Intel, New Devices Group
Disclaimer: The majority of work for this project remains under NDA.
How might an urban cyclist use mixed reality glasses? While our team was exploring use cases and interaction modalities for mixed reality hardware, stakeholders asked us to develop and prototype ideas for cycling.
Because previous work had been done around sport cycling, and because we felt learnings from a more practical version of the use case would be more universally applicable, we chose to focus on commuter/casual cycling. In addition to researching ergonomics and hardware feasibility, we’d be able to learn about wayfinding, social engagement, and more robust set of safety requirements, among other things.
With such a broad set of topics, we triaged and explored based on their potential for valuable learnings. We asked all the questions we could think of, identified obstacles and opportunities, and established hypotheses and ways to test them. Despite our limitations in a lab settings, our workflow was very focused on prototyping, testing, and iteration. We prototyped using everything from paper (and transparencies) to third party and proprietary hardware. Research included field studies and interviews with real world users and subject matter experts.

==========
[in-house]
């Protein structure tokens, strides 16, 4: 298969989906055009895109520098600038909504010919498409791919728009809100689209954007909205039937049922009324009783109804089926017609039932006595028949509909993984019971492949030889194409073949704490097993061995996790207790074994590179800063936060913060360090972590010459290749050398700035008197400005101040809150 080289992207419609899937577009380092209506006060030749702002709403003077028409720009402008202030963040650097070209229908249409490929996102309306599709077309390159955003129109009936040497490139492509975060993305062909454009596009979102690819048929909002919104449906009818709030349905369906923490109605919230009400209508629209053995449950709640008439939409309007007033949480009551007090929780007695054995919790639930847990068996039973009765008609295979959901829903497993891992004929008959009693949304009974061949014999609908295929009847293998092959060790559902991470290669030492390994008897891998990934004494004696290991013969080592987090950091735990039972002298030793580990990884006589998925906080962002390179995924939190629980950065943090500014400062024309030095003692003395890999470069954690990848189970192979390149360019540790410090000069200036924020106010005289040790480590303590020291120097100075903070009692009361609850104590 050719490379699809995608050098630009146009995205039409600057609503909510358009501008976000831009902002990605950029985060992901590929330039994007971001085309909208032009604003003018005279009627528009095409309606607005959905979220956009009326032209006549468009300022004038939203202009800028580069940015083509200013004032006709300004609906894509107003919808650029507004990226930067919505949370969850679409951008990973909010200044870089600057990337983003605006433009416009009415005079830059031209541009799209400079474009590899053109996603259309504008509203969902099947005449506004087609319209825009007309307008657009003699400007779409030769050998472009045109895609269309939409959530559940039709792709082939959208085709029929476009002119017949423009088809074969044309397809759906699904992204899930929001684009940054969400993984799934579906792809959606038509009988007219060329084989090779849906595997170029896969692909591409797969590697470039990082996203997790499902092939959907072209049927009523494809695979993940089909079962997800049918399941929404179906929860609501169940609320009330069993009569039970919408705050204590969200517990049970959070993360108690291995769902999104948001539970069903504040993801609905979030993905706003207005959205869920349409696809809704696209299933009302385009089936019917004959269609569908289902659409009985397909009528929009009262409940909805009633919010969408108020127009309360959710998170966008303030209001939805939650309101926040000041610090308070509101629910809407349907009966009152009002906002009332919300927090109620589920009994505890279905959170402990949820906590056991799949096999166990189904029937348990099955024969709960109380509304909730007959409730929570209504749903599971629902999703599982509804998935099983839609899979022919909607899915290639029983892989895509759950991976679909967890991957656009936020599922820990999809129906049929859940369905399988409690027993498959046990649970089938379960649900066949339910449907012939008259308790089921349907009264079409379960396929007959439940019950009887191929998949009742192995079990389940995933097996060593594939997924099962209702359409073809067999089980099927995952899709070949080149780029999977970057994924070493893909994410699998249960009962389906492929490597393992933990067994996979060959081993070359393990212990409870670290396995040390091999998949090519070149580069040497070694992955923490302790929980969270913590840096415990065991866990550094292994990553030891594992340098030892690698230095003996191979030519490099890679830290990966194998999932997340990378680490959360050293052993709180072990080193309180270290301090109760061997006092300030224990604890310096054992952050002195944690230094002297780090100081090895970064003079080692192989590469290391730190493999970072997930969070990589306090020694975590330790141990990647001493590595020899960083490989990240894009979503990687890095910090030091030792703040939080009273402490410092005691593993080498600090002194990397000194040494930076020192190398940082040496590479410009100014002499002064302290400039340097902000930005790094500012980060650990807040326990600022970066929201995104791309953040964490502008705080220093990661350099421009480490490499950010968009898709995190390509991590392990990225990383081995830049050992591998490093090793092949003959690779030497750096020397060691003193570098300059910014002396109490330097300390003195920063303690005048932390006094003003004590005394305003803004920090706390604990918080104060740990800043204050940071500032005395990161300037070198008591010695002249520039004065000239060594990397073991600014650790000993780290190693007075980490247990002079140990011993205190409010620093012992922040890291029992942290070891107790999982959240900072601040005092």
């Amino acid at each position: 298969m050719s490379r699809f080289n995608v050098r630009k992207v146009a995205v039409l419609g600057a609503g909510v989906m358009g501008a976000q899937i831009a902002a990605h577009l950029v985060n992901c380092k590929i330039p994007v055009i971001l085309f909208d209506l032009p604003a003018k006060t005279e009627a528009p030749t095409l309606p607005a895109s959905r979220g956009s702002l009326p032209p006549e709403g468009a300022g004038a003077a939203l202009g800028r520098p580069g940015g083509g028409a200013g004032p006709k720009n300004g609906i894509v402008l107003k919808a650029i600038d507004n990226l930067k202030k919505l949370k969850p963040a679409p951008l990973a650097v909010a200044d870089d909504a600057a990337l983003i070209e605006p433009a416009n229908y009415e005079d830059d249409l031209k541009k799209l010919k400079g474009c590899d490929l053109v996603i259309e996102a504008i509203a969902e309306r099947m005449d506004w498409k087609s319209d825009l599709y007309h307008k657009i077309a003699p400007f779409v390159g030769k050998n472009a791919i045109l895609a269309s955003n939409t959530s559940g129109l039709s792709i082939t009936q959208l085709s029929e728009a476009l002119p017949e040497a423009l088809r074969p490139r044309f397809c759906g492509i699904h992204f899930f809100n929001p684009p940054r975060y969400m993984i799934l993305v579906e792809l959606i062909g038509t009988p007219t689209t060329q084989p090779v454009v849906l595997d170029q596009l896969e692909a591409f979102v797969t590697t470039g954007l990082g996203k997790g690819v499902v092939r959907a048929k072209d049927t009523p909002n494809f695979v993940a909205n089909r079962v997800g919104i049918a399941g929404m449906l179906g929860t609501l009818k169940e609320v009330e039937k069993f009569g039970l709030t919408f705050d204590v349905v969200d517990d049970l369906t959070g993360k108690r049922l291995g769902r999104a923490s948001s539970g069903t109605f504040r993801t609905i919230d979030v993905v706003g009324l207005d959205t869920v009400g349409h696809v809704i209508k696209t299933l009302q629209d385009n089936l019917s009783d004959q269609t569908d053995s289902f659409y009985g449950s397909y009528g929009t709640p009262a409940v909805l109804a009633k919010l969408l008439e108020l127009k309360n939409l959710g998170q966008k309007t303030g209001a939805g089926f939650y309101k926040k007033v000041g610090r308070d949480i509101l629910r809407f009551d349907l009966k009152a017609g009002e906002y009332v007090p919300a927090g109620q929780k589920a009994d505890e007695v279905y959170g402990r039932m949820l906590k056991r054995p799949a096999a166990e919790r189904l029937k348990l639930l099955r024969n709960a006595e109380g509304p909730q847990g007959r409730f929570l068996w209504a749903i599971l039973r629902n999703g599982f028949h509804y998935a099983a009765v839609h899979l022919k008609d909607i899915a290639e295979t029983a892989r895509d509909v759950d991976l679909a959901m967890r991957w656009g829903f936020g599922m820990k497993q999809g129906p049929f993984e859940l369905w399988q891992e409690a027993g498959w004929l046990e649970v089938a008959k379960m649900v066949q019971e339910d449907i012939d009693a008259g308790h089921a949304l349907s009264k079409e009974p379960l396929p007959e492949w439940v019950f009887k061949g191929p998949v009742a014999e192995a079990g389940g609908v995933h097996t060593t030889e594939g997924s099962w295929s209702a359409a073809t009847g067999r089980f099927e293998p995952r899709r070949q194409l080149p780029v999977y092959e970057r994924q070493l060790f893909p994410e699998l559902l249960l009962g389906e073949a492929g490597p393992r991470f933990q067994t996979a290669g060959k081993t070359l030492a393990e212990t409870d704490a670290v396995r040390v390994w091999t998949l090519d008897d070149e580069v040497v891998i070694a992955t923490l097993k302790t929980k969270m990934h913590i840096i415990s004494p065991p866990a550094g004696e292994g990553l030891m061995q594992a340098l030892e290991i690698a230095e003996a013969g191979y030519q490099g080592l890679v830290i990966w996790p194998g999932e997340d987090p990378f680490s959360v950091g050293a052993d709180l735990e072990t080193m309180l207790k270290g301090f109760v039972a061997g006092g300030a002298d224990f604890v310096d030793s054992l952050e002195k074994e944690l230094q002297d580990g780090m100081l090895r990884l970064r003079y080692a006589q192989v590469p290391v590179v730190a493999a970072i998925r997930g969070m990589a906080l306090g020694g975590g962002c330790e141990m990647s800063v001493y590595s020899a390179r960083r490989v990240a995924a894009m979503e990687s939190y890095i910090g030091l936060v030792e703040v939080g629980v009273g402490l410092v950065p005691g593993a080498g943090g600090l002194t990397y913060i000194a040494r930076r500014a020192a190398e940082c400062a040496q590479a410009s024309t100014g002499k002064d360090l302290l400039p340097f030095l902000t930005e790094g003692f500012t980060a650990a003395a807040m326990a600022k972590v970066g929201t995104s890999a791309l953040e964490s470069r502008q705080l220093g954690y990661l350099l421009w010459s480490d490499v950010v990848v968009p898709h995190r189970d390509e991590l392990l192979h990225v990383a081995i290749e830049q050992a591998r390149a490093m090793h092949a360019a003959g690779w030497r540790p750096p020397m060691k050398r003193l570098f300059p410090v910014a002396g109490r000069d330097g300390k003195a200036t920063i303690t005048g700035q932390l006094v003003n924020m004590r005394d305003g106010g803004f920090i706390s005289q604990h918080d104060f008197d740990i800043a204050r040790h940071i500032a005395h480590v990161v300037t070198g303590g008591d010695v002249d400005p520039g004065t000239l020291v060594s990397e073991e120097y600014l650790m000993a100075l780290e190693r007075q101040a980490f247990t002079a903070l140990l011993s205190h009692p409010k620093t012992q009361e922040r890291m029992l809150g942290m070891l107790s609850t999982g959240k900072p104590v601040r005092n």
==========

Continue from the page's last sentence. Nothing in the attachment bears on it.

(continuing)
In the end we had a functional prototype developed on proprietary hardware, a set of learnings, test results, and benchmarks that informed future product and SOC roadmaps, and potentially valuable IP in the space. Additionally, having shaped the use case to inform broader applications, we were able to quickly (~3 weeks) pivot our prototype into a demo for an in-car use case in response to business development needs.
Vision Materials (illustration
User Flows and Journeys
Computer Vision (SLAM, face recognition,
marker-based AR, etc)
Connected Sensors (accelerometers,
gyroscopes, magnetometers, RFID, NFC,
bluetooth beacons, etc)
Holographic Display Systems (waveguide,
occlusive, laser projection)